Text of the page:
How does a blast furnace work?
Answered by Science Channel
  • Science Channel

    Science Channel

  1. A blast furnace is used to extract iron by literally melting it out of iron ore. Hot enough to liquefy iron, a blast furnace combines iron ore with other materials such as charcoal, coal and limestone. Then waves of extremely hot air are blasted into the furnace. This heat causes calcium in the limestone to combine with silicates from the other materials, creating slag. As these materials combine, liquid iron collects at the bottom of the furnace underneath the slag. Once enough liquid iron collects, it is let out of the blast furnace and mixed with sand. As it cools and hardens, the result is an intermediate material known as pig iron, which can be transformed into a number of useful forms of iron.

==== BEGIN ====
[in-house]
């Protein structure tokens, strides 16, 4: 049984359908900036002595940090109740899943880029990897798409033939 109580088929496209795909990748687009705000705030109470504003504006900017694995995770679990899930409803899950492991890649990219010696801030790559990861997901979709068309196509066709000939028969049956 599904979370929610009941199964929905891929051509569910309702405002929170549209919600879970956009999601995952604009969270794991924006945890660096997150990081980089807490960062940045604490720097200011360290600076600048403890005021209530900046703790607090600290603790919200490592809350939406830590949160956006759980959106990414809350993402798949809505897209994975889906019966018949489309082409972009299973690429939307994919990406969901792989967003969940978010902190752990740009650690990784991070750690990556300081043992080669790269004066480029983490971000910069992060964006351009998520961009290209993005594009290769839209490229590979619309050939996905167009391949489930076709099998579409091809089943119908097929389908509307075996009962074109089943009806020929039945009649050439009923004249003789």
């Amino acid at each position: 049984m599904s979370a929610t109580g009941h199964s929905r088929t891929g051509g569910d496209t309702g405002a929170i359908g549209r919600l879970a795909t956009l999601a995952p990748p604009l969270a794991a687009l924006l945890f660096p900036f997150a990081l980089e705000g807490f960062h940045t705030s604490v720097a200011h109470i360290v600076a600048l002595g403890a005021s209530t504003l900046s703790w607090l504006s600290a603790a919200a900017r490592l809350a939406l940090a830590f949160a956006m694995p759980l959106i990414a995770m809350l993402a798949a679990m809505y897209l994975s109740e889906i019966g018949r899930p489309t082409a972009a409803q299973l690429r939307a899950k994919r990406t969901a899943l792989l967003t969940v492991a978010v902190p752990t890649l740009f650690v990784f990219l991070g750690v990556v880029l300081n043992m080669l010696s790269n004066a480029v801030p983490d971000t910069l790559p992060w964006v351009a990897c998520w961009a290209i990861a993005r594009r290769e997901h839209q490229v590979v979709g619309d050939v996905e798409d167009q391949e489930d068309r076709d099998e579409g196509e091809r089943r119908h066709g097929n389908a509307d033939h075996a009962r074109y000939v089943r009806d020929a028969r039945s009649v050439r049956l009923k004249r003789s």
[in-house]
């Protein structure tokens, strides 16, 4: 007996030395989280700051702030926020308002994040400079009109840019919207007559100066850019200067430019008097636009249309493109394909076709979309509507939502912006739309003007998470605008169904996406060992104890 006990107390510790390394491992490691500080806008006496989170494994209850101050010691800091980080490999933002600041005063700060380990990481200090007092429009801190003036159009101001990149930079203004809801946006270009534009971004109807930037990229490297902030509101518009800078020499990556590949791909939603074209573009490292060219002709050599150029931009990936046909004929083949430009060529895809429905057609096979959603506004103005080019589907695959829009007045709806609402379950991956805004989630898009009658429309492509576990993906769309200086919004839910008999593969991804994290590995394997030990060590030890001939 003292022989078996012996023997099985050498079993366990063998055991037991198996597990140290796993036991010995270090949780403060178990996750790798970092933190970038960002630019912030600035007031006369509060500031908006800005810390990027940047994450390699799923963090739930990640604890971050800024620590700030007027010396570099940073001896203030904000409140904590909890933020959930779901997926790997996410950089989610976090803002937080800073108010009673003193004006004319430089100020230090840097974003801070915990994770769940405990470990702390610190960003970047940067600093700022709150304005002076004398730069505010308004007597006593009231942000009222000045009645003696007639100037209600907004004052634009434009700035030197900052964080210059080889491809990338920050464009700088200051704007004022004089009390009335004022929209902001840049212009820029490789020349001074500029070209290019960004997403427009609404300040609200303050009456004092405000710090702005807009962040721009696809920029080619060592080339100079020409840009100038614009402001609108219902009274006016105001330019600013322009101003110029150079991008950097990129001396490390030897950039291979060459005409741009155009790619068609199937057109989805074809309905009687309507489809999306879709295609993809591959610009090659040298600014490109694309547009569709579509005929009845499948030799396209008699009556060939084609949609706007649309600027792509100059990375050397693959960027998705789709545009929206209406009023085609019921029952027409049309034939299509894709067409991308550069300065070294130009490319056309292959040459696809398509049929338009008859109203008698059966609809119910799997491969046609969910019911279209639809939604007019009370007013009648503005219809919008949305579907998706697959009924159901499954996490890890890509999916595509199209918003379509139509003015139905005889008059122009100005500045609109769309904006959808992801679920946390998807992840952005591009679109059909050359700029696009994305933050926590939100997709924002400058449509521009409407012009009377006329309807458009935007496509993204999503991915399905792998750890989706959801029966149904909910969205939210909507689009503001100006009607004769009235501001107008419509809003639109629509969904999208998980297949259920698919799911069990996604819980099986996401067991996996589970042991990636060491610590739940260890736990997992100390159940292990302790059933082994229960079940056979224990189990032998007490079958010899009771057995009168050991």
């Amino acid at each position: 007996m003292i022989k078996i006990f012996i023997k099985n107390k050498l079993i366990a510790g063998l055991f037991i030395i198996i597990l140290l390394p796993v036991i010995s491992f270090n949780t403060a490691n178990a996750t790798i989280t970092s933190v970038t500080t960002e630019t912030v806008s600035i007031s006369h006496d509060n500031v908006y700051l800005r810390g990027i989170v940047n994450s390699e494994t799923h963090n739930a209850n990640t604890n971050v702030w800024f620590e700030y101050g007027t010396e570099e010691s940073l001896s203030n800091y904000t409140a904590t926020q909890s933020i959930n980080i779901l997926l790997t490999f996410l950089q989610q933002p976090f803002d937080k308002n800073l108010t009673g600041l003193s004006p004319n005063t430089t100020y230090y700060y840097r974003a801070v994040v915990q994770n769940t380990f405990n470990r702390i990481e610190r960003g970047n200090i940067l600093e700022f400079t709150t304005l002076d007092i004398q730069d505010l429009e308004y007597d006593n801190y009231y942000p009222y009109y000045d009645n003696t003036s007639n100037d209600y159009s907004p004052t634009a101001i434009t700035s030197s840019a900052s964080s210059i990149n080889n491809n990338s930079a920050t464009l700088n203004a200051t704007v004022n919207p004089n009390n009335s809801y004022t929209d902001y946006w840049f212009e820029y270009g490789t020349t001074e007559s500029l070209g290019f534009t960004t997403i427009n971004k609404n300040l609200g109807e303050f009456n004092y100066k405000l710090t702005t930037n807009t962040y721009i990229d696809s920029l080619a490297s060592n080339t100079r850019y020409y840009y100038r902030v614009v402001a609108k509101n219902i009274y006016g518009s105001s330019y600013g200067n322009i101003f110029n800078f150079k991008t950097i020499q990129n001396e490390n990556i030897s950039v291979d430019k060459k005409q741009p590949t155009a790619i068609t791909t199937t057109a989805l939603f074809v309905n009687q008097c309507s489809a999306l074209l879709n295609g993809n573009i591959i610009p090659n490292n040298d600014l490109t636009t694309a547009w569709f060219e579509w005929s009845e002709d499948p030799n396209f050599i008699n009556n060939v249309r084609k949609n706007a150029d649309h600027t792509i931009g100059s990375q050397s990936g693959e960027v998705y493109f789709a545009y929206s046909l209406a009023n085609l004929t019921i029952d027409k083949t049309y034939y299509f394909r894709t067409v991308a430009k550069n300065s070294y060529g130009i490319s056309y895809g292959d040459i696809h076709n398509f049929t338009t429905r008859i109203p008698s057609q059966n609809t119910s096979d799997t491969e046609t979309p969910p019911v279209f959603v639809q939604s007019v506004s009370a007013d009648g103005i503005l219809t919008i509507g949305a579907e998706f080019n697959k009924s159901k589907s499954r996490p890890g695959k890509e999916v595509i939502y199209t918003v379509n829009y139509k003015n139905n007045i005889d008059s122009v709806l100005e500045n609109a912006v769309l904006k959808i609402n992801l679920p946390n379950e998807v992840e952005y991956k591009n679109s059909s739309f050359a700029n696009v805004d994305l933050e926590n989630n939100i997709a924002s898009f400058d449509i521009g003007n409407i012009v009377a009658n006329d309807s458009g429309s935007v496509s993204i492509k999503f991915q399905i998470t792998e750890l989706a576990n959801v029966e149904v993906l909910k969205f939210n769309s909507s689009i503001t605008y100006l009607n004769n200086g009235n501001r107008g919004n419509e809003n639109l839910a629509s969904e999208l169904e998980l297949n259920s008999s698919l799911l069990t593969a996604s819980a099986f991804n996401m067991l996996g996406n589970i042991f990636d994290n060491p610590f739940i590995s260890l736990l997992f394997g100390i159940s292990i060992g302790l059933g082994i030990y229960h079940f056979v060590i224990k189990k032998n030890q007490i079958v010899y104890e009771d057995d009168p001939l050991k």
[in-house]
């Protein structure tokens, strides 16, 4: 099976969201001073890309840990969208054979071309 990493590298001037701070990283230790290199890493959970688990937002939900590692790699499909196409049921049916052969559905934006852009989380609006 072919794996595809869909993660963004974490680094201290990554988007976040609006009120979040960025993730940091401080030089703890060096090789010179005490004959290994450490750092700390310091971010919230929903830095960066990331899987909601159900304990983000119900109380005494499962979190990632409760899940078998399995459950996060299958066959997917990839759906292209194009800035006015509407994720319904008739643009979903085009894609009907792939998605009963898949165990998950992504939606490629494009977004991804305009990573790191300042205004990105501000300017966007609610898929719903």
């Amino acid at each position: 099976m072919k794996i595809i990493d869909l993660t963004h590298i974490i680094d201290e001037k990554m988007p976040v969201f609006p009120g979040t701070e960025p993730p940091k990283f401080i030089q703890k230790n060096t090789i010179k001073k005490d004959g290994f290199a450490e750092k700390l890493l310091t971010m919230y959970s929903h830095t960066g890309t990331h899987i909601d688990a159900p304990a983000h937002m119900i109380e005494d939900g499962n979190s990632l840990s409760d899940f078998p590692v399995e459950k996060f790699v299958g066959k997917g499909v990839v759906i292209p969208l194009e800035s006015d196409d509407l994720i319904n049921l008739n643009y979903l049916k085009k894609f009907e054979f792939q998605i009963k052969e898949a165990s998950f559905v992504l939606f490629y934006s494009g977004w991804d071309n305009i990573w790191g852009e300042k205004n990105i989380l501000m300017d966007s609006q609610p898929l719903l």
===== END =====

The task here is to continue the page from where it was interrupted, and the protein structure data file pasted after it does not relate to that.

More answers from Science Channel »

Still Curious?
  • How can metal be stamped or extruded?

    Answered by Planet Green

  • What happens to aluminum in a foundry?

    Answered by Discovery Channel

  • What's the difference between "heavy metals" and "toxic metals"?

    Answered by Planet Green


What are you curious about?

Image Gallery